On Friday December 8, those looking out across the Sir Francis Drake channel will see a sight normally most common around April. No, we are not talking about migrating Humpback whales we are talking about IC24s being towed or sailed up the channel from both Puerto Rico and the USVI. Melges sailors will argue that there isn’t much difference between an IC24 and a Humpback whale, but—like them or loath them—the IC24 is the hottest one-design keel boat class in the entire Caribbean; and the Quantum IC24 ‘Worlds’ is the defining regatta of the year.
This will be the third year that Quantum has sponsored this event and Kevin Wrigley, the Tortola Quantum loft manager explains “we have been 100% behind the IC24s since production started in the BVI. We have helped develop sail shapes by working with the best sailors in the region and have come up with a set of templates to allow any sailmaker to make IC24 sails. This year we will be flying spinnakers for the first time—it’s going to be a great regatta.”
There you go, you heard it here first, the IC24 Worlds, December 9 & 10, 2006 will be using Spinnakers. Poor Chris Rosenberg isn’t best impressed with that, he always envisioned the IC24 to be an entry level race boat without spinnakers. The trouble is spinnakers are a lot of fun, they keep the crew busy, they keep the photographers happy, and they get ripped all the time so that keeps Quantum happy. The Tortola fleet has been using spinnakers for a while now for their regular Friday night racing and the consensus is “let’s fly kites!” Just for one event at the moment.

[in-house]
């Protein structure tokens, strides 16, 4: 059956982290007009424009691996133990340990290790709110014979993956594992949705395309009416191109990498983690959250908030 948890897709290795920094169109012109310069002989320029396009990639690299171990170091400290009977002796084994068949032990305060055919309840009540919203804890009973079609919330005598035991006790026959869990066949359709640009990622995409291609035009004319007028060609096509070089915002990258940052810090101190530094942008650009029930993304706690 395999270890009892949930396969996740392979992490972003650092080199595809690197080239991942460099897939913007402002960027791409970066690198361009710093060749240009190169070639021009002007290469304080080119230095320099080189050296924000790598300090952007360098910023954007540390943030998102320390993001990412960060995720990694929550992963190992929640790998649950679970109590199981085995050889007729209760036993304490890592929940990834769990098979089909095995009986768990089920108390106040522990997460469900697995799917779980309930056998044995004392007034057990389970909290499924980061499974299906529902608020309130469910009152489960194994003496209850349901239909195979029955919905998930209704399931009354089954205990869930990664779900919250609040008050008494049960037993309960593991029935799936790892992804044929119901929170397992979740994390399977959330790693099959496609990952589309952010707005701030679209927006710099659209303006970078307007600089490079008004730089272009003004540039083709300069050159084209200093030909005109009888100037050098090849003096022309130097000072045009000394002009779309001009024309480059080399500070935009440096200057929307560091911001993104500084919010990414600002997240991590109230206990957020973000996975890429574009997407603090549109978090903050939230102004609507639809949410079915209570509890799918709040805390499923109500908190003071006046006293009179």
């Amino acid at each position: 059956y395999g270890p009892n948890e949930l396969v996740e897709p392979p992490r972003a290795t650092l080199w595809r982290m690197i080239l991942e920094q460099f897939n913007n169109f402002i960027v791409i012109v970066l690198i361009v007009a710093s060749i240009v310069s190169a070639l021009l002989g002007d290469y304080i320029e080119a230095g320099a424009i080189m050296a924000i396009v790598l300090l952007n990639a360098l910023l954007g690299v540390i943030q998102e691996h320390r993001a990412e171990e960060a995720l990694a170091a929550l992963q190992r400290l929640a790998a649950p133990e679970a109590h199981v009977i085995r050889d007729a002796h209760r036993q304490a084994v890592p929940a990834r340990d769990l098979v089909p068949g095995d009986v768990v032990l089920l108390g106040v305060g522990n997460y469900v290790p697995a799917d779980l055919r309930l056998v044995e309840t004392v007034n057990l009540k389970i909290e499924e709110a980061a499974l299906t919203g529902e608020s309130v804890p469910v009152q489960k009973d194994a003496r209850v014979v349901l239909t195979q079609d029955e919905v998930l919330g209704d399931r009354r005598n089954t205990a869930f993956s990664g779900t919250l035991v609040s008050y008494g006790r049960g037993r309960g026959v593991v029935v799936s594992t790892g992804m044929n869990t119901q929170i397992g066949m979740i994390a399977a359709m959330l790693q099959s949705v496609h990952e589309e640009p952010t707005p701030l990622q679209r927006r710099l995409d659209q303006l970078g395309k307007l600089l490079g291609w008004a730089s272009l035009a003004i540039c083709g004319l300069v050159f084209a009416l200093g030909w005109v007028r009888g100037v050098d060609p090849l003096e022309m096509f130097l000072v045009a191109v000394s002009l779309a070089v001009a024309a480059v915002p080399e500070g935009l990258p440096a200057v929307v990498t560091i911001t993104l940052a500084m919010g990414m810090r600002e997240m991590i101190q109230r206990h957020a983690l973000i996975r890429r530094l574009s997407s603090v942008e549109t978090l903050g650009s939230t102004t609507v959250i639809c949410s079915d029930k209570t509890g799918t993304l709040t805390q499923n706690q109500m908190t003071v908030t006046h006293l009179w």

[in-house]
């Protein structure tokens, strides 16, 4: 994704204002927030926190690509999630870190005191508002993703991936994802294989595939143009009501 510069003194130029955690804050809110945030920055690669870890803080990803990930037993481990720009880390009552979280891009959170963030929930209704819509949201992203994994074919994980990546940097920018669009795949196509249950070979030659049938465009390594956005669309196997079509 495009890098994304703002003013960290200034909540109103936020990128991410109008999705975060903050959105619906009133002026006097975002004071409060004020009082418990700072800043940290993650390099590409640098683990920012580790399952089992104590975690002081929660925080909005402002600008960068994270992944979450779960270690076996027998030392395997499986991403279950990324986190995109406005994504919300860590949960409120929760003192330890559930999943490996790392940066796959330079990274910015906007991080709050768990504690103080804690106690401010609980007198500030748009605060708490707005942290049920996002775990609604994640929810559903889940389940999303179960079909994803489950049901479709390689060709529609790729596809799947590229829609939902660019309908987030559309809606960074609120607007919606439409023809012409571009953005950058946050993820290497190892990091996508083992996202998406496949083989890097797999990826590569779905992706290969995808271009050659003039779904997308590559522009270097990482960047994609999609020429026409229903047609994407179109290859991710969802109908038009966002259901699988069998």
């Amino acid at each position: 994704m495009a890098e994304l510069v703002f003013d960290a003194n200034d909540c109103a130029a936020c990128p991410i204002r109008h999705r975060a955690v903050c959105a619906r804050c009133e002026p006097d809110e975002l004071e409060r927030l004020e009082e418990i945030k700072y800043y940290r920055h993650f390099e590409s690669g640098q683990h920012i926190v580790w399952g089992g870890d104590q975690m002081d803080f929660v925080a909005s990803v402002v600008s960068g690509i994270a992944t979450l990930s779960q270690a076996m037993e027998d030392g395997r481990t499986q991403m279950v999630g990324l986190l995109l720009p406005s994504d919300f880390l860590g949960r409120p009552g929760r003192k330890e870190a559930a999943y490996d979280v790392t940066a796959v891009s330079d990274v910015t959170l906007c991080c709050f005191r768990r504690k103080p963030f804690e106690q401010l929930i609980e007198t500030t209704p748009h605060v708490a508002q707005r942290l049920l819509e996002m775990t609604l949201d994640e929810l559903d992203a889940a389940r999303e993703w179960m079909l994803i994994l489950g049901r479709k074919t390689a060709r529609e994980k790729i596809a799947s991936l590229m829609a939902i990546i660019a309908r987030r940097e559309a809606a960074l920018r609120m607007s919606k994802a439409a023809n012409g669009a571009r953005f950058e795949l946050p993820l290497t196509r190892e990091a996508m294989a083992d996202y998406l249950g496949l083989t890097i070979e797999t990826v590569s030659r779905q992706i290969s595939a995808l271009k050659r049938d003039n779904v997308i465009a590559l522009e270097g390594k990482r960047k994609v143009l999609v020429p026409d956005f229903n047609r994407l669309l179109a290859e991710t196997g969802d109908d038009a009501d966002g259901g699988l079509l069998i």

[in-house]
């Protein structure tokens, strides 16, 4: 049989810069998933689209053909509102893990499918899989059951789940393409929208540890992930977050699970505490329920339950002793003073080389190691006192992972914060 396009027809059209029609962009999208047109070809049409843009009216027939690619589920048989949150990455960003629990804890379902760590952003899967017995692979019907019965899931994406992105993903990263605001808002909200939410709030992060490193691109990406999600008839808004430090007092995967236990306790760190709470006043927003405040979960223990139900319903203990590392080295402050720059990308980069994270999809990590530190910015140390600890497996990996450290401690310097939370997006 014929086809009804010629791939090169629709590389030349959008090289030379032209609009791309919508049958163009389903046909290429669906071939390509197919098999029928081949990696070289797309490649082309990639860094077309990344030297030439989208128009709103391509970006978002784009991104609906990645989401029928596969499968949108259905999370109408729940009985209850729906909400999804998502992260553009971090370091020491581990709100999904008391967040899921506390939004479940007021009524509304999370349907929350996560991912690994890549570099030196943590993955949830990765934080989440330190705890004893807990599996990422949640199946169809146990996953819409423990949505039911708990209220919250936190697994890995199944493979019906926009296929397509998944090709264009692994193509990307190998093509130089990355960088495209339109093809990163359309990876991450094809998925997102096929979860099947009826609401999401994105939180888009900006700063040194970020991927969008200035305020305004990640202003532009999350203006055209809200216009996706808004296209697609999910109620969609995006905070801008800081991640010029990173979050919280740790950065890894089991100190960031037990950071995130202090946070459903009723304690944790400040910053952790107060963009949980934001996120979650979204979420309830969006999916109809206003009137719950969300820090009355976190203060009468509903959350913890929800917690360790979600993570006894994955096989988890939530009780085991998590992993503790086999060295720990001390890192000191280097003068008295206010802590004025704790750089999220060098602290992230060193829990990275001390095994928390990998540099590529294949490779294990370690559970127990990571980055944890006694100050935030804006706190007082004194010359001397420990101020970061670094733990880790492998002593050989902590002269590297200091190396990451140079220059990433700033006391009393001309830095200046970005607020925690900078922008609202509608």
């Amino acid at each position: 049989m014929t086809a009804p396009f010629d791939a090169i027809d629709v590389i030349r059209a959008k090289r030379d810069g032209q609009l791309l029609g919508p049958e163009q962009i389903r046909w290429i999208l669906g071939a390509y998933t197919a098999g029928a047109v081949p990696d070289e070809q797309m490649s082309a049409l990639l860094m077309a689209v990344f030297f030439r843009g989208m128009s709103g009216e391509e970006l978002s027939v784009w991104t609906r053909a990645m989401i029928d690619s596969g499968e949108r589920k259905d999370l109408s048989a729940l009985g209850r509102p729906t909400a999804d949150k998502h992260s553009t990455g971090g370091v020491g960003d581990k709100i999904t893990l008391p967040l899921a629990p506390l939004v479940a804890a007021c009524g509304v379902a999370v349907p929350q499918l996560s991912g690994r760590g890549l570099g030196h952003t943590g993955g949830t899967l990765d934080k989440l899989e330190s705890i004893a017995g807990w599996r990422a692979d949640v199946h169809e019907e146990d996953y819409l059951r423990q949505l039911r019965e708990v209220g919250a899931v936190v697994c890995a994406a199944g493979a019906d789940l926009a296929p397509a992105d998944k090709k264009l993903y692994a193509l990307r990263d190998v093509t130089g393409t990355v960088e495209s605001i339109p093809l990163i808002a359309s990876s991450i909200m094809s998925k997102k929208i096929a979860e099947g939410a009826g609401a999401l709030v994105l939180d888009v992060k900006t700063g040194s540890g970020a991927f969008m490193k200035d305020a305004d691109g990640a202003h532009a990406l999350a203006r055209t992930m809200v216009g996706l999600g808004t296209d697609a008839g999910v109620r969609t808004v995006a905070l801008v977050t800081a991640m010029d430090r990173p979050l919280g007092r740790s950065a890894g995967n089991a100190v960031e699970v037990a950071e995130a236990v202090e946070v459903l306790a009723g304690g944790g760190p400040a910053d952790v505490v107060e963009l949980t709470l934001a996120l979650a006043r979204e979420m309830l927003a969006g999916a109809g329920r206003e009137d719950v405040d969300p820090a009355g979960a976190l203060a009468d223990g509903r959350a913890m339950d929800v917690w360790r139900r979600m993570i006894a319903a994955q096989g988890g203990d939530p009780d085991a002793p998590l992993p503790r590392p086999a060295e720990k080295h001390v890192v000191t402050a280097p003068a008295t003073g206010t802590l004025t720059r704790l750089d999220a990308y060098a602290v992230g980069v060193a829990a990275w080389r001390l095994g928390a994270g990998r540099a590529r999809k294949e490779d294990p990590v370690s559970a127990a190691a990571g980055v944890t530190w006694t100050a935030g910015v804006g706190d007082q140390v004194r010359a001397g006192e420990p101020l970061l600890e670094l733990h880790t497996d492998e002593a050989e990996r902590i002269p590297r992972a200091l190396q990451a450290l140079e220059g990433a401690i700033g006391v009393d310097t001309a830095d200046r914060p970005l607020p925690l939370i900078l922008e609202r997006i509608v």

Last year Chris Curreri from the USVI won the regatta with Robbie Hirst second. Chris Rosenberg won 2 years ago and he would have beaten Chris Curreri and Robbie last year if it hadn’t been for a bit of course confusion. Race officer Chris Haycraft set both windward and leeward gates allowing him to choose between a regular windward mark with offset followed by a leeward gate, the green course… and the more interesting ‘choose your windward mark’ pink course where the entire fleet spurts out between the two windward marks before heading downwind.
By moving the regatta from July/August to December the RBIYC is hoping for a bumper turnout. The racing will most likely take place off Nanny Cay with a lunch break ashore. The RBVIYC now has a satellite bar ‘The Protest Room’ on the beach at Nanny Cay. The Yacht Club staff will be cooking up a storm to keep the trophy hunting racers well fed.
There could be some IC24s available for charter but this is primarily an owner’s event; one major reason the IC24 class is so buoyant is that the owners love to race.
Who would you put your money on? Well, USVI sailors have dominated this event but are they ready for spinnakers? With the racing set off Nanny Cay will there be a local advantage for the Tortolan helms? If you are looking for a dark horse put no more than $10 on Chris Haycraft with his new for 2006 Latitude 19’. He will be sporting a brand new set of Quantums and is already working on a core crew. And another helm still waiting for his first ‘major’ is Andrew Waters and the Conch-Querer . Will the new silver spray job carve through the fleet like a silver bullet? Don’t forget Mark Plaxton, Fraito Lugo, Mike Masters, John Holmberg, Taylor Canfield, the Fresh Produce girls…there are so many potential winners out there. If all IC24s built to date attend this regatta there would be 34 on the start line—quite mind boggling, really.
Remember, December 8, 9, & 10, 2006, the Quantum Design Group IC24 International Regatta hosted by the Royal BVI Yacht Club. Big courses, big prizes and big fun with kites.
Information provided courtesy of RBVIYC Quantum IC24 International Regatta.